The research project is based on a new cross-disciplinary ‘Human And Nature DYnamical’ (HANDY) model, led by applied mathematician Safa Motesharri of the US National Science Foundation-supported National Socio-Environmental Synthesis Center, in association with a team of natural and social scientists. The study based on the HANDY model has been accepted for publication in the peer-reviewed Elsevier journal, Ecological Economics.

Revisiting the Environmental and Socioeconomic Effects of Population Growth

Friday, March 21st, 2014
Revisiting the Environmental and Socioeconomic Effects of Population Growth: a Fundamental but Fading Issue in Modern Scientific, Public, and Political Circles
Reversing ongoing declines in human welfare and biodiversity is at the core of human development. Although numerous institutions and avenues are in place to reverse such trends, there seems to be limited consideration of population growth as an ultimate driver. I review recent studies showing how the issue of population growth has been downplayed and trivialized among scientific fields, which may in part account for the reduced public interest in the issue and in turn the limited will for policy action. Different sources of evidence suggest that population growth could fundamentally affect society, nature, and the climate. Although tackling the issue of overpopulation will suffer from major impediments including scientific motivation, public scientific illiteracy, religion, and media attention, ongoing neglect of this issue will increase not only the extent of anthropogenic stressors but also the struggle associated with strategies to reverse biodiversity loss and improve human welfare.


Two of the greatest concerns of our generation are to improve human welfare (Kollodge 2011) and to prevent the ongoing loss of biodiversity (Secretariat of the Convention on Biological Diversity 2006, Hails 2008).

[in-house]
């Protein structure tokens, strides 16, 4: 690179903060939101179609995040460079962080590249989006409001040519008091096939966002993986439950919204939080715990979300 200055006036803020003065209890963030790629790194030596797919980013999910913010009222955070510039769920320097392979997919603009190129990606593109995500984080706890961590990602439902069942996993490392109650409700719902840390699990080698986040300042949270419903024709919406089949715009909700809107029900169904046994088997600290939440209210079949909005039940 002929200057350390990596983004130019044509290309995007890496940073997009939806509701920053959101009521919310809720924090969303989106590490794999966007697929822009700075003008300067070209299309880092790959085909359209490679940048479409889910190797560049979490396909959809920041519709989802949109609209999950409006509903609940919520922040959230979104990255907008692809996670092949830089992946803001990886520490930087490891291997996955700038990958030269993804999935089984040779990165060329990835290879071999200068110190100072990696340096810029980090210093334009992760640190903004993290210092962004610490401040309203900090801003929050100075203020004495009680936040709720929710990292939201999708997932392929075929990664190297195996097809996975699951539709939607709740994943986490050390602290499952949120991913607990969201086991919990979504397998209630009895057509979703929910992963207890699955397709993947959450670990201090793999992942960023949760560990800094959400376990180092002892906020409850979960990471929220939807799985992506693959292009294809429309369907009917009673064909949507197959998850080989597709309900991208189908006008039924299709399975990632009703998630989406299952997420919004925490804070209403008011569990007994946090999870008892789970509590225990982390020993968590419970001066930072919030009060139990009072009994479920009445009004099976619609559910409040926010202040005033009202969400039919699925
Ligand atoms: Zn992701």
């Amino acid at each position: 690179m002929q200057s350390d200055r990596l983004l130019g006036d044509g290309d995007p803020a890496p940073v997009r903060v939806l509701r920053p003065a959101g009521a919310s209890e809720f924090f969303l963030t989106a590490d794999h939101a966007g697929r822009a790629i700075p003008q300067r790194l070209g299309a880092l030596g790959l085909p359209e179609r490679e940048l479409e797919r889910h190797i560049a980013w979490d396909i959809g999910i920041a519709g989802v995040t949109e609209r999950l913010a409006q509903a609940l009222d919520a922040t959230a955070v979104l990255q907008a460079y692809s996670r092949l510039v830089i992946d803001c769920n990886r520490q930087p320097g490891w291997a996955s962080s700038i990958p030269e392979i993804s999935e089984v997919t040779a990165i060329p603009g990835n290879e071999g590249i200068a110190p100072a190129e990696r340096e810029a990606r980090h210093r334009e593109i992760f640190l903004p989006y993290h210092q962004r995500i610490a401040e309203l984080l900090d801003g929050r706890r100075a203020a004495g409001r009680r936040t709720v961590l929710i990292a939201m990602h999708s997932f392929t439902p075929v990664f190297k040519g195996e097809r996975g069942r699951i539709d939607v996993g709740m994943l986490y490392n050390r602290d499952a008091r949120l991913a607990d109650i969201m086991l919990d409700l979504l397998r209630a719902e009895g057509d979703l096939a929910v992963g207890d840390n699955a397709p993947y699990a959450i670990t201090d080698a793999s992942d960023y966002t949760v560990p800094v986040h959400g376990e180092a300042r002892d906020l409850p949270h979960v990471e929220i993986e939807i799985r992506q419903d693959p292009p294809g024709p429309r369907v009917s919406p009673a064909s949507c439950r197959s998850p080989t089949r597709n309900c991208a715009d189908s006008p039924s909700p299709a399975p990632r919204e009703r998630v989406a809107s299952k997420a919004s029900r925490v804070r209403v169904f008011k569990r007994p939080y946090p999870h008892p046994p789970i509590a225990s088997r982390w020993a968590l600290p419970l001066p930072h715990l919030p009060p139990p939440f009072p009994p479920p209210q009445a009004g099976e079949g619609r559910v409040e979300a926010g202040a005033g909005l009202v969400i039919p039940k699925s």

Satire — Report: Good Thing World Has Unlimited Quantity Of Oil

Thursday, March 6th, 2014

Report: Good Thing World Has Unlimited Quantity Of Oil
See: http://www.theonion.com/articles/report-good-thing-world-has-unlimited-quantity-of,35422/?ref=auto

WASHINGTON-According to a report published Monday by the Department of Energy, given current consumption habits and the dramatic projected increases in demand from developing countries, it is extremely fortunate that the planet has an inexhaustible supply of crude oil.

“Oil is the lifeblood of the world’s economies and global transportation networks, so the fact that our reserves are limitless, even in the face of exponential population growth, is exceptionally fortuitous in terms of maintaining our way of life and increasing our standard of living indefinitely,” the report read in part, while also noting how favorable it is that the world’s oil is spread evenly across the globe, thus eliminating any competition among nations who might otherwise squabble or even skirmish over the valuable yet thankfully infinite natural resource.

“Skyrocketing prices, geopolitical crises, and costly, arduous transitions to potentially unviable alternative fuels are luckily issues that neither we nor any subsequent generations will ever have to experience thanks to the bottomless supplies of fossil fuels that exist beneath our feet.”

The report also marveled at how fortunate it is that such an abundant energy source is so safe and easy to extract, transport, and burn that we need not give such practices a second thought whatsoever.